Amir Khan has suffered crush defeats since turning professional, but is also a former world champion and has amassed a small fortune  ©Getty Images
Amir Khan has suffered crush defeats since turning professional, but is also a former world champion and has amassed a small fortune ©Getty Images

In it, Amir and Faryal explain why they wanted to make Meet the Khans, where their relationship stands now and why they still love living in Bolton.

"I’ve watched a lot of these reality TV shows and I like them because it gets to the real person, what they’re really about, what they’re really like," says Amir. "A show will help us to engage with our fans and give them a chance to see the real side of us."

Faryal adds: "We wanted to capture our life and Bolton and being parents, making decisions at work. We’re just young, fun parents juggling small children. We want to be relatable, you know.

"It’s not up to us to tell people what to think, but in the show we’re completely honest. We can’t really apologise for who we are. We’re going to be our real selves, whether anyone likes it or not.

"Because on Instagram I never smile, everyone’s always like, 'she’s so serious, she looks so rude'. But I’m quite warm and just your typical American girl. I love being a mum and I’m a businesswoman as well."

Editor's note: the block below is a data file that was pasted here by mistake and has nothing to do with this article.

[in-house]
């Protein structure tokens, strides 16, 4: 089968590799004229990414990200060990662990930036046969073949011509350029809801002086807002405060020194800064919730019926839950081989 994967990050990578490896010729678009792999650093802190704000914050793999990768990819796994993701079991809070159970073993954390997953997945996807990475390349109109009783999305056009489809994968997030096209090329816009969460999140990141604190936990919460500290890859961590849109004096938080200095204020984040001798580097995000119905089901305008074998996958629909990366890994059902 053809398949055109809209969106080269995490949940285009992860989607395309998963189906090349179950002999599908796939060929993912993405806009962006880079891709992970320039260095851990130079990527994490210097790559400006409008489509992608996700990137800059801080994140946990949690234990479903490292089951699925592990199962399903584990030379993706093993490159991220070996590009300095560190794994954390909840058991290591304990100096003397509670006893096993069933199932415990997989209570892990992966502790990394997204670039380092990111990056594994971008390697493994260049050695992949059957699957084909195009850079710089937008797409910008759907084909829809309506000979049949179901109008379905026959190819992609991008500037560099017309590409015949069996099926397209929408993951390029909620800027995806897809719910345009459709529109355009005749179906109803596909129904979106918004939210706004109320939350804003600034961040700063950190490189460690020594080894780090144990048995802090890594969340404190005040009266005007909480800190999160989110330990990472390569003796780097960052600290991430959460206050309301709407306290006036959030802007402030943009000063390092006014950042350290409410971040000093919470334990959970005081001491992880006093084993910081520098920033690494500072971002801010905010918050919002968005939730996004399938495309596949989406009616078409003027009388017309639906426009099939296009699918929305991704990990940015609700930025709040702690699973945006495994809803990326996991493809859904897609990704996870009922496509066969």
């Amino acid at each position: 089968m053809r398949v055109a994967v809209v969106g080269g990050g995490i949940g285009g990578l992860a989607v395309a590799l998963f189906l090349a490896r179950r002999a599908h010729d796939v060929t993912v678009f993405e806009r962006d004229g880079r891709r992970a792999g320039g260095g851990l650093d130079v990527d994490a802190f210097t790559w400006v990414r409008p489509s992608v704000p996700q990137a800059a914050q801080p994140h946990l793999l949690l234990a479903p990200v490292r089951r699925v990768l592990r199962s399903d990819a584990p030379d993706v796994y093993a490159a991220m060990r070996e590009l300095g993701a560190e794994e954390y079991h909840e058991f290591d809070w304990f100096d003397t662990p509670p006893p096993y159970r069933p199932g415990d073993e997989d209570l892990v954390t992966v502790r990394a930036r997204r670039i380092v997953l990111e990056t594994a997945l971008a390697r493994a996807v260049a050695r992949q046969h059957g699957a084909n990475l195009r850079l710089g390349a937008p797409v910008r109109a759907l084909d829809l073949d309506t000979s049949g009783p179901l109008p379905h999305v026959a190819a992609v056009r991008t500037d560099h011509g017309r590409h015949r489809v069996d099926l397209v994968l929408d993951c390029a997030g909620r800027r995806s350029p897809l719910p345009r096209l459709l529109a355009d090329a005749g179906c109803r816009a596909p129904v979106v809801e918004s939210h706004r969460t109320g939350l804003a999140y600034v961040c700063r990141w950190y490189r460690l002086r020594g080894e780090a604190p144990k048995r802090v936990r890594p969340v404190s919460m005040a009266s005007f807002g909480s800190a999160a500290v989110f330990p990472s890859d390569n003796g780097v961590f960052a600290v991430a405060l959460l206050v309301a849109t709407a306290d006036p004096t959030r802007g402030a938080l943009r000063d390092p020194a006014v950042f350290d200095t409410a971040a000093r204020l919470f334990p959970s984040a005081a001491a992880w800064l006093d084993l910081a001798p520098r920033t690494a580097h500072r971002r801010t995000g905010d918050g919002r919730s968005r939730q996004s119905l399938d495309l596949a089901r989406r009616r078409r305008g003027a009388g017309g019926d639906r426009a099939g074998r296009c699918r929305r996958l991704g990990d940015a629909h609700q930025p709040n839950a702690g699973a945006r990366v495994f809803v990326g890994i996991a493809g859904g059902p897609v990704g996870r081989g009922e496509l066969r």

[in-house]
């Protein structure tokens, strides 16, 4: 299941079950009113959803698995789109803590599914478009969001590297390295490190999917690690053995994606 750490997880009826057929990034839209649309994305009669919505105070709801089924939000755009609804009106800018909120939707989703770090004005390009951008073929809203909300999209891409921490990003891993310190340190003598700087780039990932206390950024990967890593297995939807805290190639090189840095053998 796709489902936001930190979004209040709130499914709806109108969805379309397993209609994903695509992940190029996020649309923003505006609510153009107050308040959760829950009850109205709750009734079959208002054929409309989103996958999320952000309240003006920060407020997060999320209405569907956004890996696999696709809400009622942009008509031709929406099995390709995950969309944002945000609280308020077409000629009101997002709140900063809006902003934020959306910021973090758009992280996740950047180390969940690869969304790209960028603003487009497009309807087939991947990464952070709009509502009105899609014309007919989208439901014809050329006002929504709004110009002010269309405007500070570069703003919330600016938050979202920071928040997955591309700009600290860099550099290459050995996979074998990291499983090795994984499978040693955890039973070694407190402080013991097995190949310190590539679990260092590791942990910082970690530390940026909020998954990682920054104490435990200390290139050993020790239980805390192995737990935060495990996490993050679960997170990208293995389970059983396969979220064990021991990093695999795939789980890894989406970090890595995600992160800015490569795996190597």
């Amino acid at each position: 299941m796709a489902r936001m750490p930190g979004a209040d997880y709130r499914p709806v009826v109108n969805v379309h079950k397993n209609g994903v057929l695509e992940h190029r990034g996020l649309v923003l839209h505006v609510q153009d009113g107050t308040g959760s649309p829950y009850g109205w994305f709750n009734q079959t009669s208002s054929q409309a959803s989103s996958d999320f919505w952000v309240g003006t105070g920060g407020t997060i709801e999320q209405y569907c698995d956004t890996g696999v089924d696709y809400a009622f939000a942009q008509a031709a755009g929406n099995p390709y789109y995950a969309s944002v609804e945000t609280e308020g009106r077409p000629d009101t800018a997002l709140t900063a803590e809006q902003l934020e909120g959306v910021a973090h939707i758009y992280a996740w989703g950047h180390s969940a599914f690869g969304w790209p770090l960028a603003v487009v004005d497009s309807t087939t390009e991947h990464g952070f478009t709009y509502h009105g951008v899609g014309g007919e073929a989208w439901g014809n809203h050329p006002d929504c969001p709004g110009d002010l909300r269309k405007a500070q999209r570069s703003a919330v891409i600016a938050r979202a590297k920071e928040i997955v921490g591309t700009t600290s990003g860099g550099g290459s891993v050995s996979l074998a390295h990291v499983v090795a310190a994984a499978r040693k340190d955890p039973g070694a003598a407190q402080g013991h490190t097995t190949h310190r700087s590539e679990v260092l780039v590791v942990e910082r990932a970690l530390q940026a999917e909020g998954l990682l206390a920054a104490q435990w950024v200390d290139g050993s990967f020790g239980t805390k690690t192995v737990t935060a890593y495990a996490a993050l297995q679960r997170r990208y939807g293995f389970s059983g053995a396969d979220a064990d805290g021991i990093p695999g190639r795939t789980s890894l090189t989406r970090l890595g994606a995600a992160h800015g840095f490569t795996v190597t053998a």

Their ranch-style home is palatial and they seem to have so much money they do not know what to do with it, but Khan, who says he wants two more fights before he finally quits boxing, insists he will always be that boy from Bolton. "We’ve had so many opportunities to leave. We were looking at a house in London and then to buy a holiday home in Dubai. But something always brings me back to Bolton.

"My career started off here and the love I get from the community makes it very hard for me to leave. I’ve got a boxing academy here where I’m teaching kids boxing - we’ve created world champions and Olympians. And then I’ve got my huge wedding hall project. I like giving back to the community, so I want to stay here and help people.

"I think making his documentary has brought us closer and made us realise how much we need one another. We obviously have three children now which makes us even closer. Everyone has ups and downs, but we just want to look forward now."